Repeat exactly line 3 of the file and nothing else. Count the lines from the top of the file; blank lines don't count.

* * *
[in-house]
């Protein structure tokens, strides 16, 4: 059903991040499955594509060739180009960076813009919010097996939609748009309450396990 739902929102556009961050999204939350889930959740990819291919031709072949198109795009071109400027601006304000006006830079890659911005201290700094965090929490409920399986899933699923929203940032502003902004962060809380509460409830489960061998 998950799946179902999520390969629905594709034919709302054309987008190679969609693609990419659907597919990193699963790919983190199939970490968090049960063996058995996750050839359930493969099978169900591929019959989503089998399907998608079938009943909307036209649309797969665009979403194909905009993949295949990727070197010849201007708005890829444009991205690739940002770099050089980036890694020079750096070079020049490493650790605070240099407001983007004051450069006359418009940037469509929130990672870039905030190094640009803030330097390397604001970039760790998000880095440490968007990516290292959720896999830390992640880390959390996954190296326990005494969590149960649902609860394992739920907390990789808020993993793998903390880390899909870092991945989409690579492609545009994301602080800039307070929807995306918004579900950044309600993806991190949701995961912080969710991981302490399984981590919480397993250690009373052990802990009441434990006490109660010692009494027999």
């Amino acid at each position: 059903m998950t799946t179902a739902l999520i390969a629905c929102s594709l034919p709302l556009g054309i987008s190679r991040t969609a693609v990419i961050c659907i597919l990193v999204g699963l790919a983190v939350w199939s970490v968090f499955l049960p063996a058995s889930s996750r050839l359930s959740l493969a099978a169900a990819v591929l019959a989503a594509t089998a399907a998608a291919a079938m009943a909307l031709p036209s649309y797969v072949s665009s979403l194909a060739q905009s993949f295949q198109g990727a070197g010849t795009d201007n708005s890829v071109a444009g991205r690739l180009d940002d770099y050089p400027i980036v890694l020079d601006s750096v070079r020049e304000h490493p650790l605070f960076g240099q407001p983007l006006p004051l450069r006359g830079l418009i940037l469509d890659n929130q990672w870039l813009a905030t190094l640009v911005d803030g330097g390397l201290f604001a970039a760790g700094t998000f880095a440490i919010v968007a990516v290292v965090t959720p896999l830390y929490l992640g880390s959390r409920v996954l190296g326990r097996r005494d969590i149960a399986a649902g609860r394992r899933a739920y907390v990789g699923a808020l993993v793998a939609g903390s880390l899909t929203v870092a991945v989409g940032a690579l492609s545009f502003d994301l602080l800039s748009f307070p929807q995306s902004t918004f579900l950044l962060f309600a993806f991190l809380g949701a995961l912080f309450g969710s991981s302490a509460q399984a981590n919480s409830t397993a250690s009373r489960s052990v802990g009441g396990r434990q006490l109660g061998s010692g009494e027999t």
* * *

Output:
């Amino acid at each position: 059903m998950t799946t179902a739902l999520i390969a629905c929102s594709l034919p709302l556009g054309i987008s190679r991040t969609a693609v990419i961050c659907i597919l990193v999204g699963l790919a983190v939350w199939s970490v968090f499955l049960p063996a058995s889930s996750r050839l359930s959740l493969a099978a169900a990819v591929l019959a989503a594509t089998a399907a998608a291919a079938m009943a909307l031709p036209s649309y797969v072949s665009s979403l194909a060739q905009s993949f295949q198109g990727a070197g010849t795009d201007n708005s890829v071109a444009g991205r690739l180009d940002d770099y050089p400027i980036v890694l020079d601006s750096v070079r020049e304000h490493p650790l605070f960076g240099q407001p983007l006006p004051l450069r006359g830079l418009i940037l469509d890659n929130q990672w870039l813009a905030t190094l640009v911005d803030g330097g390397l201290f604001a970039a760790g700094t998000f880095a440490i919010v968007a990516v290292v965090t959720p896999l830390y929490l992640g880390s959390r409920v996954l190296g326990r097996r005494d969590i149960a399986a649902g609860r394992r899933a739920y907390v990789g699923a808020l993993v793998a939609g903390s880390l899909t929203v870092a991945v989409g940032a690579l492609s545009f502003d994301l602080l800039s748009f307070p929807q995306s902004t918004f579900l950044l962060f309600a993806f991190l809380g949701a995961l912080f309450g969710s991981s302490a509460q399984a981590n919480s409830t397993a250690s009373r489960s052990v802990g009441g396990r434990q006490l109660g061998s010692g009494e027999t």